Indian school christmas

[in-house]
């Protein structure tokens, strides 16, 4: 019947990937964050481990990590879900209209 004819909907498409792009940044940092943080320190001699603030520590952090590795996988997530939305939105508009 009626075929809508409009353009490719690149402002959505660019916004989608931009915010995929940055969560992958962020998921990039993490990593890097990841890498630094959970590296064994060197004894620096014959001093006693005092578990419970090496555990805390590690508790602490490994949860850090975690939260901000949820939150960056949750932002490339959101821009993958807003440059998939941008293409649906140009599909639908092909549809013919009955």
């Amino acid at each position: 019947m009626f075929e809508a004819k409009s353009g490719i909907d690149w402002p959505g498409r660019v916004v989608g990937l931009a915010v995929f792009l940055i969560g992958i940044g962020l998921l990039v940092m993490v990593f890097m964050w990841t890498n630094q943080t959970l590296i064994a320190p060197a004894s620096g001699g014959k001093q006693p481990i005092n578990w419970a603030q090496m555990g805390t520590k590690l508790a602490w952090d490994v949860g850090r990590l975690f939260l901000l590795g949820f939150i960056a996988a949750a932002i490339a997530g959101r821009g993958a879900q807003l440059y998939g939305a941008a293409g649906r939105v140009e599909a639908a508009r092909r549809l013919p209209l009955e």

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Indian school christmas - H,TM-. W3Z-L,- »."*^S«SB ·a »-, MISSION...